By Martha Quillen
Surprise! The November 8 election delivered a shocker, not just to Democrats, but probably even to Donald Trump himself. From the beginning of the 2016 season, Trump was the candidate whom reporters noticed. Even when Hillary Clinton was deemed the presumptive winner, Trump was the media star. Pundits and pollsters kept saying Trump’s chances were almost nil, but Trump won.
Afterward protesters marched in the streets. Then some citizens urged Electoral College participants to overturn his victory, and I was astounded. What would happen if they actually succeeded? Riots? Shootings? Pandemonium?
The answer is obvious, because subverting and repressing other people’s rights, opinions and votes is nothing new. Districts are gerrymandered. Polling places get shut down. Complainants are shunned, booed and heckled at public meetings. Drifters, minorities and street people are harassed because they look different. And America’s poor, homeless and unemployed frequently get disparaged by national and local governments and citizens alike.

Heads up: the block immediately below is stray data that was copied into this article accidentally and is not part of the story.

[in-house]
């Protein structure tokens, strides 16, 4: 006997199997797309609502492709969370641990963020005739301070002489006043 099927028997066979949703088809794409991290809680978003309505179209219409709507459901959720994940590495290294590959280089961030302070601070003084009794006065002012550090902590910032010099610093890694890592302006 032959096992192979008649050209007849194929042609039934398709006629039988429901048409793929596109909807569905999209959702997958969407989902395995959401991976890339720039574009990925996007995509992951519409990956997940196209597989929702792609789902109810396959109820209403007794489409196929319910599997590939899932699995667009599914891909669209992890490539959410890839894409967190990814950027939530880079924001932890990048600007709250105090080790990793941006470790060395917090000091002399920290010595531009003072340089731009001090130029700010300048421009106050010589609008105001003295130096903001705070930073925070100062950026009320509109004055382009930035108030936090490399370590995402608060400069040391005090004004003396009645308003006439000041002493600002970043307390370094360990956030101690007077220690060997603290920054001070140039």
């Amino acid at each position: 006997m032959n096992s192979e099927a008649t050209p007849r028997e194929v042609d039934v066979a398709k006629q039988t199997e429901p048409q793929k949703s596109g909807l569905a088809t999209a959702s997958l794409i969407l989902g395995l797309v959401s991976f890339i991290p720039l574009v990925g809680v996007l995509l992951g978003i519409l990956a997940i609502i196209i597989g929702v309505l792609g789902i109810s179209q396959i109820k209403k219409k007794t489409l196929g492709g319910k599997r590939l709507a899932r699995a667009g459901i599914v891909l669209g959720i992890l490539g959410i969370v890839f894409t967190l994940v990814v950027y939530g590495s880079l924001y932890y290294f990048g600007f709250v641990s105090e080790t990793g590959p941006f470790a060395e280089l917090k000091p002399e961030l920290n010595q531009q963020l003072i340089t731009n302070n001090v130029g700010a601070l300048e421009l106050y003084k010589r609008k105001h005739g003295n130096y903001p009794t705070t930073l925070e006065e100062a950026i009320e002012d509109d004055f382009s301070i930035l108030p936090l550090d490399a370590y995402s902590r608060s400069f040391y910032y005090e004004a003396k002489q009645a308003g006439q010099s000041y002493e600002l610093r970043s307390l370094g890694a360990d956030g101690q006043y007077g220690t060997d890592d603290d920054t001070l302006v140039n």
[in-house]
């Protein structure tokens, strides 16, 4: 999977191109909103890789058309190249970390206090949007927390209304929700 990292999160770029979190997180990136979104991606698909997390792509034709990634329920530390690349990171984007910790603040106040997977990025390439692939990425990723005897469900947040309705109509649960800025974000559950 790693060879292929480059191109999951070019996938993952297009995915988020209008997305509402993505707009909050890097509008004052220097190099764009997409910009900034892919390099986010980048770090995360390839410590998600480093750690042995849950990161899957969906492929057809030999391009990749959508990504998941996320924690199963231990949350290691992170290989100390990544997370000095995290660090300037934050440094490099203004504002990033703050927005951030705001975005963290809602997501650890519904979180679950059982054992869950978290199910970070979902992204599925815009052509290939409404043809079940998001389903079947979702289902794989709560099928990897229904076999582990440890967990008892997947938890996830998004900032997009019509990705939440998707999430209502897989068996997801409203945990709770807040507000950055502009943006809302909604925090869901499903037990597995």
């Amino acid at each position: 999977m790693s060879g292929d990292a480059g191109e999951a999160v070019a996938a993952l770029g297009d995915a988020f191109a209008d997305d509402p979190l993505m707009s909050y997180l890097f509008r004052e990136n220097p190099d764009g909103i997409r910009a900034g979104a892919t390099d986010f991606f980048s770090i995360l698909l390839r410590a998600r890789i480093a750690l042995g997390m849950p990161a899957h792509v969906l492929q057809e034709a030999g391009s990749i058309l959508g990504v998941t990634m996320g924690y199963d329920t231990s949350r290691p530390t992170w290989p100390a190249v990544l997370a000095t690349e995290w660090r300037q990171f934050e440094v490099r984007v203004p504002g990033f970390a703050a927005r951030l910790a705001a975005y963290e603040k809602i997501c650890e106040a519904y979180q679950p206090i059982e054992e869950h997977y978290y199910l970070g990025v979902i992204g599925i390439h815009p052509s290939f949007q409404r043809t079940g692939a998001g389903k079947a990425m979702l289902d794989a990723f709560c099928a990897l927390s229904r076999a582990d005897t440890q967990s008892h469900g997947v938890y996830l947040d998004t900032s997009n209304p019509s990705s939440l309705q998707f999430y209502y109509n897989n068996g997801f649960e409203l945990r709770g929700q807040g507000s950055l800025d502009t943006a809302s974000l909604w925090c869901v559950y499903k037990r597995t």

Violence is common in our society. So I suspect our first priority today should not be to attack our opponents or ignore their concerns. We’ve been doing that for decades, and it has clearly made things worse.
Our current level of distrust is alarming. This season, I’ve heard perfectly sane citizens say there’s undeniable proof that the Clintons killed Vince Foster and that Foster wasn’t their only victim. I’ve heard all about how Hillary Clinton planned to put gun owners in concentration camps, and how Trump was going to round up and torture immigrants and Muslims. And I’ve heard about how both Clinton and Trump planned to plunder the public monies.
And since the election? I’ve heard tales about Chicano kids who have been so traumatized by Trump’s victory that schools have sent them home to assure them that their parents hadn’t already been deported. I’ve likewise heard stories about Islamic children who can’t be lured out of their homes.